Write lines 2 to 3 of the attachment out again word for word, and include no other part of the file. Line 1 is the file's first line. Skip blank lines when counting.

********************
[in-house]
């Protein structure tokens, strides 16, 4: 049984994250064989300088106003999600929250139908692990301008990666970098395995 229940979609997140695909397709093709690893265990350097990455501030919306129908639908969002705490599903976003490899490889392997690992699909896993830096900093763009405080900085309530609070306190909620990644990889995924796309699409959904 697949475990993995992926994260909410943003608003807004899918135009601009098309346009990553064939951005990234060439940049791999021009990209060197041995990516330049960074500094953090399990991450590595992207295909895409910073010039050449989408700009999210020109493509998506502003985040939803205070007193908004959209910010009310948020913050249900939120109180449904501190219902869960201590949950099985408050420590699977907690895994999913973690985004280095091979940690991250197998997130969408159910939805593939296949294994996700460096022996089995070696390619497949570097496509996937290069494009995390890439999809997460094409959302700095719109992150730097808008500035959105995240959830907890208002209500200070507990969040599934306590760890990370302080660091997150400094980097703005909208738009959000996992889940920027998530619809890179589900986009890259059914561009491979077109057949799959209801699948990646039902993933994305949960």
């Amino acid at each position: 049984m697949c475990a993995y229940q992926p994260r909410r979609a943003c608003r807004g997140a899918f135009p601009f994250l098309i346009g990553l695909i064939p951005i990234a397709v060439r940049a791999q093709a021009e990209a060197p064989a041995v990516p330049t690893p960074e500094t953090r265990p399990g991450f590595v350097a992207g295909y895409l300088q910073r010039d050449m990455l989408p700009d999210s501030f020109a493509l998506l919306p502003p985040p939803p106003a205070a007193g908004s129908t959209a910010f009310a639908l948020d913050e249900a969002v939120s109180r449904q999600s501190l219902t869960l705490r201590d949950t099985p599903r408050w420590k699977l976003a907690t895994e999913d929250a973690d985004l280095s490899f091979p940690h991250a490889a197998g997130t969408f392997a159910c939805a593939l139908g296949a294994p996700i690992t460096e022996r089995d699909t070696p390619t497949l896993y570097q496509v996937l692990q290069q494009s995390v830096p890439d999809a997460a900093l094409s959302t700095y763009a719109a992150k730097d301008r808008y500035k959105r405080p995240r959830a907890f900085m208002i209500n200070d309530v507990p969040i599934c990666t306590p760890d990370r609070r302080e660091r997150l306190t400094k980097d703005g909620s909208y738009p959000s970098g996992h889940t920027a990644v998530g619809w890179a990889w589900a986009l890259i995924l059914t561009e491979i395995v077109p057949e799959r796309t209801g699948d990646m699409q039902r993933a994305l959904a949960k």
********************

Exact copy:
């Protein structure tokens, strides 16, 4: 049984994250064989300088106003999600929250139908692990301008990666970098395995 229940979609997140695909397709093709690893265990350097990455501030919306129908639908969002705490599903976003490899490889392997690992699909896993830096900093763009405080900085309530609070306190909620990644990889995924796309699409959904 697949475990993995992926994260909410943003608003807004899918135009601009098309346009990553064939951005990234060439940049791999021009990209060197041995990516330049960074500094953090399990991450590595992207295909895409910073010039050449989408700009999210020109493509998506502003985040939803205070007193908004959209910010009310948020913050249900939120109180449904501190219902869960201590949950099985408050420590699977907690895994999913973690985004280095091979940690991250197998997130969408159910939805593939296949294994996700460096022996089995070696390619497949570097496509996937290069494009995390890439999809997460094409959302700095719109992150730097808008500035959105995240959830907890208002209500200070507990969040599934306590760890990370302080660091997150400094980097703005909208738009959000996992889940920027998530619809890179589900986009890259059914561009491979077109057949799959209801699948990646039902993933994305949960």
């Amino acid at each position: 049984m697949c475990a993995y229940q992926p994260r909410r979609a943003c608003r807004g997140a899918f135009p601009f994250l098309i346009g990553l695909i064939p951005i990234a397709v060439r940049a791999q093709a021009e990209a060197p064989a041995v990516p330049t690893p960074e500094t953090r265990p399990g991450f590595v350097a992207g295909y895409l300088q910073r010039d050449m990455l989408p700009d999210s501030f020109a493509l998506l919306p502003p985040p939803p106003a205070a007193g908004s129908t959209a910010f009310a639908l948020d913050e249900a969002v939120s109180r449904q999600s501190l219902t869960l705490r201590d949950t099985p599903r408050w420590k699977l976003a907690t895994e999913d929250a973690d985004l280095s490899f091979p940690h991250a490889a197998g997130t969408f392997a159910c939805a593939l139908g296949a294994p996700i690992t460096e022996r089995d699909t070696p390619t497949l896993y570097q496509v996937l692990q290069q494009s995390v830096p890439d999809a997460a900093l094409s959302t700095y763009a719109a992150k730097d301008r808008y500035k959105r405080p995240r959830a907890f900085m208002i209500n200070d309530v507990p969040i599934c990666t306590p760890d990370r609070r302080e660091r997150l306190t400094k980097d703005g909620s909208y738009p959000s970098g996992h889940t920027a990644v998530g619809w890179a990889w589900a986009l890259i995924l059914t561009e491979i395995v077109p057949e799959r796309t209801g699948d990646m699409q039902r993933a994305l959904a949960k």